Travelogue 9 “Exploring Stereotypes” by Dejanay Richardson. Barcelona, Spain

Since I have been studying abroad, I have seen that there are certain stereotypes that travelers have often come across with. If you are American, like all of the students in my program, people perceive you to be loud, shallow, ignorant of the values of the different cultures. Stereotypes are generalizations that are placed on a group of people, a population, or country based on misconstrued perceptions. Some stereotypes may be true but others are false because they are based on the wrong concepts. One major stereotype that are perceived about the Spanish people is that they are perceived to be like those on the Spanish opera. American students may stereotype Spanish women as overly expressive in communication, very direct, dramatic, and always having lower class jobs. However, these stereotypes are not true at all. This comes from the theory that we learn culture through society and the values it teaches through lessons and exposure from the Media. Since studying in Barcelona, there are significant differences between Catalans and Castilians. The actresses and actors on Spanish television only portrays the minority of Spanish speaking people, which perceives them in a negative way.

I always held the idea that Spanish people are very hospitable. Back at home, my Spanish friends family would treat me like their own and was very charitable to me. However , Latino American culture is different from Castillian culture and Catalan culture entirely. Since I thought Spaniards would be very hospitable, friendly, and open; I thought people in the host country might accept me with open arms more. Since being here, people have been helpful if I am in need but most Catalan people are reserved and may come off cold. However, this may not be the case at all since stereotypes do influence our judgment about others. I am realizing that highly collective cultures have a strong group oriented culture, and it is hard to establish a relationship at first. Since being abroad having stereotypes about the host country has decreased because I learn more about being with first-hand contact with the locals, observations, and from what I learn in class.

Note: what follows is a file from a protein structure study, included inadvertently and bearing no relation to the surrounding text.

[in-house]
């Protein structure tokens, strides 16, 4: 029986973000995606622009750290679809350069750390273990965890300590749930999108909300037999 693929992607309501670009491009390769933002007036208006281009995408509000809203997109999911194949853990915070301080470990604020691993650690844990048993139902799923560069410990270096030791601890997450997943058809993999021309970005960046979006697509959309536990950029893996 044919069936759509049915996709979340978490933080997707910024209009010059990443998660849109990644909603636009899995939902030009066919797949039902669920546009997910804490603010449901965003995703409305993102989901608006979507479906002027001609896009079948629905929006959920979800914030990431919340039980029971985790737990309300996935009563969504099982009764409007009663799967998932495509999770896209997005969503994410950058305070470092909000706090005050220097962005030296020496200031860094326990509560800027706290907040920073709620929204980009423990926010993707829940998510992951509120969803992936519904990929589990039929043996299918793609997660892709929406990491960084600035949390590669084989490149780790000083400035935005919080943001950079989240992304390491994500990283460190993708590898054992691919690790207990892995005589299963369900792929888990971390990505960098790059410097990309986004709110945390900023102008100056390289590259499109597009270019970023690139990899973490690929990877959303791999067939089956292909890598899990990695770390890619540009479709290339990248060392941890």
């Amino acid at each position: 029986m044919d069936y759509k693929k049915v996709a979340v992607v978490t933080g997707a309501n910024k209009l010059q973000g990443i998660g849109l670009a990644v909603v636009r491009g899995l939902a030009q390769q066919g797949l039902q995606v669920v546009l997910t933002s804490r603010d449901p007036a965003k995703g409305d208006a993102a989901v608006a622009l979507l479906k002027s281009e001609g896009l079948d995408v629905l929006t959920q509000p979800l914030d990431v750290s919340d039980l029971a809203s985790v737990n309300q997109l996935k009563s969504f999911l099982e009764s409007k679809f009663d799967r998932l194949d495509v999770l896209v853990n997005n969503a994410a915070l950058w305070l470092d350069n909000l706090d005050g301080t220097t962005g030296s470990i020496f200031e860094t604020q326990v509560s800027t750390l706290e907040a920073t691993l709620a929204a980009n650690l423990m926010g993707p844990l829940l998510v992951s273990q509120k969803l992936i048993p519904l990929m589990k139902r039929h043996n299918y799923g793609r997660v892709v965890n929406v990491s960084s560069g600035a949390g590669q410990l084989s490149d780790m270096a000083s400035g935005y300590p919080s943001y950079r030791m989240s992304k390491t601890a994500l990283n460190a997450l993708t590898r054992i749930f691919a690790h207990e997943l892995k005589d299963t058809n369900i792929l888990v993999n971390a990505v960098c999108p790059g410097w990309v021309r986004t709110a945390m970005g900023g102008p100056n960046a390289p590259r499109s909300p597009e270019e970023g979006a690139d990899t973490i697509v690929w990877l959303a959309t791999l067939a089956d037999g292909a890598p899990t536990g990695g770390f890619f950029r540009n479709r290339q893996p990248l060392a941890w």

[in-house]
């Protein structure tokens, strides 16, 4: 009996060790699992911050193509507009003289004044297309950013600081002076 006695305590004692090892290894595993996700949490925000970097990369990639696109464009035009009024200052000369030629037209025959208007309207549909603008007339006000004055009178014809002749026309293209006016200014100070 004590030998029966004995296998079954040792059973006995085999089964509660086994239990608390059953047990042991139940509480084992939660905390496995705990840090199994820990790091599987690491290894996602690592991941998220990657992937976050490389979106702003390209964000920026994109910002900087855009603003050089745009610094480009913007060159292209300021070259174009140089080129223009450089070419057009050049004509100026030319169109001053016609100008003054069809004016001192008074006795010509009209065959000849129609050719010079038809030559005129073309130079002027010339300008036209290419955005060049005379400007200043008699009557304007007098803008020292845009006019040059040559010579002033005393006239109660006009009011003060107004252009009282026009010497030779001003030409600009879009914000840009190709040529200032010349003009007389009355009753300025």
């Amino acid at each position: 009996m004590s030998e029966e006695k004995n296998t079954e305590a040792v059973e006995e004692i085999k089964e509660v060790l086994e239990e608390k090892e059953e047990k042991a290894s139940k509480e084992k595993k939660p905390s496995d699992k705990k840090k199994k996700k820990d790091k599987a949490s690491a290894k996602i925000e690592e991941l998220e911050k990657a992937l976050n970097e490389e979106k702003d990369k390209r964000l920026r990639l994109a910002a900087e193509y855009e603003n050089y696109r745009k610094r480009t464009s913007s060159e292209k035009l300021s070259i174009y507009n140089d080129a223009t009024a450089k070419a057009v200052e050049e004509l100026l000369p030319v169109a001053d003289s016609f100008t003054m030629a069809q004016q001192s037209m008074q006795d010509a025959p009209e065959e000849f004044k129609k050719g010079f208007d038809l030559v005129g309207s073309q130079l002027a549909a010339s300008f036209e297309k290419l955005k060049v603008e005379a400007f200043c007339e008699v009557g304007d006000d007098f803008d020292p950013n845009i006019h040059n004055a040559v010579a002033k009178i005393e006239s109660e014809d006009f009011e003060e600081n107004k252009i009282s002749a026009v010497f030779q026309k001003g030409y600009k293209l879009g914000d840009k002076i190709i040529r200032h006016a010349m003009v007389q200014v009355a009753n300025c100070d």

There are even stereotypes that exist amongst different ethnic groups here in Barcelona. The Catalans have always wanted independence because they think their region is highly different from Spain in general. However, Castillians perceive Catalans as Spaniards just as they are, and those who are for pro-separatist and independence is seen as highly individualistic and not collective. Castillians base this stereotype on all the Catalans and have very negative opinions about them and vice versa. People who are Muslim or middle east may be looked at a bit differently in the streets than other residents as well because of the history of the Moors invasion of Spain. Online there are signs and posters that condemn Muslims and people from the Middle East to live in Spain. Stereotypes are everywhere from every group, but they do more damage to the person who is assuming the stereotype than the group or country that person is judging.